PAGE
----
For 34 years, Kurt Erichsen has been on the front lines of northwest Ohio’s biggest water issues.
Now, as he prepares for retirement on Jan. 31, officials are wondering how to fill the void he’ll leave behind.
“Kurt has 34 years of experience, but about 100 years of knowledge and passion for our region,” said Tim Brown, Toledo Metropolitan Area Council of Governments president. “He’s been in the trenches, hands-on making a difference. I characterize him as a brilliant man. He is a very smart individual.”
‘I think the challenge keeps you motivated,’ Kurt Erichsen, TMACOG vice president of environmental planning, said of his 34 years with the organization.
Mr. Erichsen isn’t a household name. He’s vice president of water quality planning for TMACOG, an agency that promotes regional thinking.
The world of planning isn’t as glamorous or headline-grabbing as activism. Planning is what those skilled at transportation and development issues do. Their mission is to help public officials shape our landscape through wiser decisions, striking a balance between economic growth and environmental protection.
Mr. Erichsen has been a quintessential behind-the-scenes player, and it is “behind-the-scenes stuff that makes a difference in government,” Mr. Brown said.
“He’s one of a kind in my career,” he said.
Mr. Erichsen’s decision to retire at age 63 was made easier because of a combination of health problems. A battle he’s had with Parkinson’s disease now includes spasms with his eyelids, making him sensitive to bright office lights.
“This has been a big piece of my life,” Mr. Erichsen said of his job. “It’s hard to walk away from that.”
He grew up in Coos Bay, Ore., and after getting his bachelor’s degree in civil engineering from Oregon State University, he received a master’s degree in sanitary engineering at Michigan State University.
Mr. Erichsen moved to Toledo for a job at Jones & Henry Engineers Ltd., then got hired by TMACOG in 1984 to promote bicycling and sewage treatment.
He found himself immersed in what has become a decades-old cleanup of Toledo’s Ottawa River, a waterway that was once Ohio’s most polluted.
Cancer-causing industrial pollutants became embedded in river sediment after leaking out of a mile-long corridor of waterfront landfills between Stickney Avenue and Lagrange Street. Getting public officials to acknowledge the problem was no small task, Mr. Erichsen recalled.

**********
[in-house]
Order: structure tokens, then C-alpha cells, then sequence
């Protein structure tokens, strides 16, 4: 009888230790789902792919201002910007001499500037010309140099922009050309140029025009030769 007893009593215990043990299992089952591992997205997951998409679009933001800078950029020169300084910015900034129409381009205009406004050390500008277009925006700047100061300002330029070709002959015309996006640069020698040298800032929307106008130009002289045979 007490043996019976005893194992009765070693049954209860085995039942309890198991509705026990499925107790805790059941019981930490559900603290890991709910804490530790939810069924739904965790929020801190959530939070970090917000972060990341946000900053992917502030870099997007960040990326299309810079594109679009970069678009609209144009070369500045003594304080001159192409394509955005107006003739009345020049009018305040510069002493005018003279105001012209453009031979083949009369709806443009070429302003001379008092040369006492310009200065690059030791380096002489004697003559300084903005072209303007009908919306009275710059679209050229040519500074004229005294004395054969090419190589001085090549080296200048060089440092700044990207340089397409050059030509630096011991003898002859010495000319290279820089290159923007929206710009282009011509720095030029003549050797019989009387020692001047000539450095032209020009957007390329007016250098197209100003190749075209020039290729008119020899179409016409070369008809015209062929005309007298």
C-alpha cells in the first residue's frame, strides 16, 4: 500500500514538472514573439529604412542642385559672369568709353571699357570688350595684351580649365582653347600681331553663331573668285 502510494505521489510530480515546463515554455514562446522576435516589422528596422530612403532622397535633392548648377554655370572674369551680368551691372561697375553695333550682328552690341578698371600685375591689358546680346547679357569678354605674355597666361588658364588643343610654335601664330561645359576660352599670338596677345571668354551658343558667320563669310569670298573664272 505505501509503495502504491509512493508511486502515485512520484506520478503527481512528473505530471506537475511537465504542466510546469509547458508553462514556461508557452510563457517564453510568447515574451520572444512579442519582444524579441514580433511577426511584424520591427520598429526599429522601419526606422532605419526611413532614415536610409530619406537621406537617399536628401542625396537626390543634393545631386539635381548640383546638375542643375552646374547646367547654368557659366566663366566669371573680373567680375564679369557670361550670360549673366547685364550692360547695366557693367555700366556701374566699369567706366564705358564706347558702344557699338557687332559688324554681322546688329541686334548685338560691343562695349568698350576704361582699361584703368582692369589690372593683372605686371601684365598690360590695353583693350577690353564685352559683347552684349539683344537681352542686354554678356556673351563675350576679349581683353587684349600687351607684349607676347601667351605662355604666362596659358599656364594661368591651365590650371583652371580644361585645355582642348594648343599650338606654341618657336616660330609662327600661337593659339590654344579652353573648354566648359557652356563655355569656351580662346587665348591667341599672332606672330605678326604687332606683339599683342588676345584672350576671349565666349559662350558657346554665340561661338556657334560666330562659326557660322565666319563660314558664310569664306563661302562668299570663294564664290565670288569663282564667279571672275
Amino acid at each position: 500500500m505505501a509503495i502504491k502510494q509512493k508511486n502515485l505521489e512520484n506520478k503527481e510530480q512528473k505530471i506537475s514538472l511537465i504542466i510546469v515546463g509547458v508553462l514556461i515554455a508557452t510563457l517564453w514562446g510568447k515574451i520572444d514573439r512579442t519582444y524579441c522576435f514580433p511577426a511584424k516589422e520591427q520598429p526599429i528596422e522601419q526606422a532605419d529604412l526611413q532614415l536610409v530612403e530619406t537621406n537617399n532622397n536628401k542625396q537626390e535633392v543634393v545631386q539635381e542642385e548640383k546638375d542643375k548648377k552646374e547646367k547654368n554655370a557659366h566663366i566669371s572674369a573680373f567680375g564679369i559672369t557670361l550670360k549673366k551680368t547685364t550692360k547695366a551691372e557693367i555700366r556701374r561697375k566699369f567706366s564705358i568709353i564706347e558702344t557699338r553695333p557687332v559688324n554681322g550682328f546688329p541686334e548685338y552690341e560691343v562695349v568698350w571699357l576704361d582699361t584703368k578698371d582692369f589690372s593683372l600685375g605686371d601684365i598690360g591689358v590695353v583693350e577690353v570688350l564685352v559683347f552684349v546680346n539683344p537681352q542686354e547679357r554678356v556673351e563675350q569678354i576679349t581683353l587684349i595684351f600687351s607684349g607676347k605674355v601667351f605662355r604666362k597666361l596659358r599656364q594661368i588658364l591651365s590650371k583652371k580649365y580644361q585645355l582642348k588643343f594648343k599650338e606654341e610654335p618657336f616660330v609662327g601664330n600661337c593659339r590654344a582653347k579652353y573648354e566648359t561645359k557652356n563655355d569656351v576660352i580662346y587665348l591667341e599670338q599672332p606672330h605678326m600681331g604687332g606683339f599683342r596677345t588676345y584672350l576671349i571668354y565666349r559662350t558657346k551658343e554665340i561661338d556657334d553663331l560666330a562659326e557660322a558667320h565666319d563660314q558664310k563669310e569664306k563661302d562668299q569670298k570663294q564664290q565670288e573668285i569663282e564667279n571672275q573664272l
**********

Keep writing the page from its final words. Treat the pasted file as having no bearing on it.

In 1987, the Maumee River watershed, which includes the Ottawa, became one of 43 ecosystems the International Joint Commission designated as “areas of concern” under the Great Lakes Water Quality Agreement the United States and Canada had signed in 1972. That designation helped get the Ottawa River cleanup moving, Mr. Erichsen said.
Many, though not all, of those pollutants were removed during a massive dredging project years later.
The U.S. Environmental Protection Agency said remaining pollutants are being covered over by clean sediment as it flows toward the river’s mouth, gradually bringing the river back to health.
Bottom line: The Ottawa is unquestionably better than it was when Mr. Erichsen came to Toledo in 1984, and it continues to improve. Like many other people, he’s been engaged in the ongoing fight against western Lake Erie’s toxic algae, too.
But Mr. Erichsen believes one of his biggest contributions has been working with rural communities on a regional effort for more and better sewage treatment. Problems with failing septic systems have been largely overlooked for years, he said.
Cherie Blair, Ohio EPA Maumee Area of Concern coordinator, said his work has “contributed to the health and improvement of water quality across northwest Ohio.”
Mr. Erichsen’s passion for environmental planning wasn’t his first calling in life, though. He was fascinated with drawing since he was young. He might have pursued a career as an illustrator if his parents hadn’t convinced him otherwise, but he never gave up his passion for drawing.
From 1980 to 2008, he produced a comic strip called “Murphy’s Manor.” It focused on the lives of gay men living in the fictional town of Black Swamp, Ohio. That series and others he produced, including “The Sparkle Spinsters” and “GLIB Talk,” appeared in as many as 70 publications marketed to homosexuals, resulting in awards from the Gay/Lesbian Press Association.
“I was trying to be entertaining while making a point,” Mr. Erichsen said.
Mr. Erichsen also has produced artwork for fans of science fiction fanzines and conventions. In 2015, according to Wikipedia, he was a featured panelist at the first Queers & Comics conference, lauded as one of the “Pioneers of Queer Men’s Comics.”
He and his partner, John Widmer, were married in Illinois that year. Mr. Erichsen said his plans include 15 new comic strips to go with an anthology featuring his past strips.
“It’s part of me and something I couldn’t put down,” Mr. Erichsen said of his hobby. “This is part of my being.”
Lucas County Commissioner Carol Contrada, TMACOG immediate past chairman, said Mr. Erichsen has an encyclopedic mind and is “a master of the practical and the profound.”
“He gets that the work is in the details,” she said. “When I learned he was an artist, it made sense to me. He has an artist’s perspective: taking care, attention to detail, and a sense of humor.”
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